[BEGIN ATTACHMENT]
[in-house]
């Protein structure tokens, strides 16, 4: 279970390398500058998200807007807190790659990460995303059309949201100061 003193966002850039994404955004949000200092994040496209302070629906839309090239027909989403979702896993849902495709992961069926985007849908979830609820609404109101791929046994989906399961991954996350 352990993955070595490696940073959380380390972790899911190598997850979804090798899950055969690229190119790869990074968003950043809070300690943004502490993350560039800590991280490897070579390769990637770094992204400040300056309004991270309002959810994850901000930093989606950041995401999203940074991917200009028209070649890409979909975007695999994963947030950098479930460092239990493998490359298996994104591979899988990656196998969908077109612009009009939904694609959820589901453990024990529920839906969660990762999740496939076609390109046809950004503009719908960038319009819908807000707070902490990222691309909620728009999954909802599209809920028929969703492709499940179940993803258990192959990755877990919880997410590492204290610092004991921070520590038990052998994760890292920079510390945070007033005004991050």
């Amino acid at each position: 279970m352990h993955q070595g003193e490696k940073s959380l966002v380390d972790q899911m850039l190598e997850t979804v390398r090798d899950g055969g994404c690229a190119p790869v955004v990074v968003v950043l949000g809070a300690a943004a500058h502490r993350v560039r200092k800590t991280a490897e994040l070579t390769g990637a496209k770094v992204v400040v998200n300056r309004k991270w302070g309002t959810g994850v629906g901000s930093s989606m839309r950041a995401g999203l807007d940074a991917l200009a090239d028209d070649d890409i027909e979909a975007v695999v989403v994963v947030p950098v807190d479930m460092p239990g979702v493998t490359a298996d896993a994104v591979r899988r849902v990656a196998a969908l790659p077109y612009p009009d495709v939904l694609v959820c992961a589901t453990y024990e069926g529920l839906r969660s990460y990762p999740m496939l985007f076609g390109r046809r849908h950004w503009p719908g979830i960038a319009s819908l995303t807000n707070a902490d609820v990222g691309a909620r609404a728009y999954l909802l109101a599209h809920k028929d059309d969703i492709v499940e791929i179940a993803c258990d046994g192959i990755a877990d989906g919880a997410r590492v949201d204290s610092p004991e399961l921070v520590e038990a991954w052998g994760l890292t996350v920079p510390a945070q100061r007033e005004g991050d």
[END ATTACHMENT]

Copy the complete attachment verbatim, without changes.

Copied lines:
[in-house]
């Protein structure tokens, strides 16, 4: 279970390398500058998200807007807190790659990460995303059309949201100061 003193966002850039994404955004949000200092994040496209302070629906839309090239027909989403979702896993849902495709992961069926985007849908979830609820609404109101791929046994989906399961991954996350 352990993955070595490696940073959380380390972790899911190598997850979804090798899950055969690229190119790869990074968003950043809070300690943004502490993350560039800590991280490897070579390769990637770094992204400040300056309004991270309002959810994850901000930093989606950041995401999203940074991917200009028209070649890409979909975007695999994963947030950098479930460092239990493998490359298996994104591979899988990656196998969908077109612009009009939904694609959820589901453990024990529920839906969660990762999740496939076609390109046809950004503009719908960038319009819908807000707070902490990222691309909620728009999954909802599209809920028929969703492709499940179940993803258990192959990755877990919880997410590492204290610092004991921070520590038990052998994760890292920079510390945070007033005004991050």
């Amino acid at each position: 279970m352990h993955q070595g003193e490696k940073s959380l966002v380390d972790q899911m850039l190598e997850t979804v390398r090798d899950g055969g994404c690229a190119p790869v955004v990074v968003v950043l949000g809070a300690a943004a500058h502490r993350v560039r200092k800590t991280a490897e994040l070579t390769g990637a496209k770094v992204v400040v998200n300056r309004k991270w302070g309002t959810g994850v629906g901000s930093s989606m839309r950041a995401g999203l807007d940074a991917l200009a090239d028209d070649d890409i027909e979909a975007v695999v989403v994963v947030p950098v807190d479930m460092p239990g979702v493998t490359a298996d896993a994104v591979r899988r849902v990656a196998a969908l790659p077109y612009p009009d495709v939904l694609v959820c992961a589901t453990y024990e069926g529920l839906r969660s990460y990762p999740m496939l985007f076609g390109r046809r849908h950004w503009p719908g979830i960038a319009s819908l995303t807000n707070a902490d609820v990222g691309a909620r609404a728009y999954l909802l109101a599209h809920k028929d059309d969703i492709v499940e791929i179940a993803c258990d046994g192959i990755a877990d989906g919880a997410r590492v949201d204290s610092p004991e399961l921070v520590e038990a991954w052998g994760l890292t996350v920079p510390a945070q100061r007033e005004g991050d």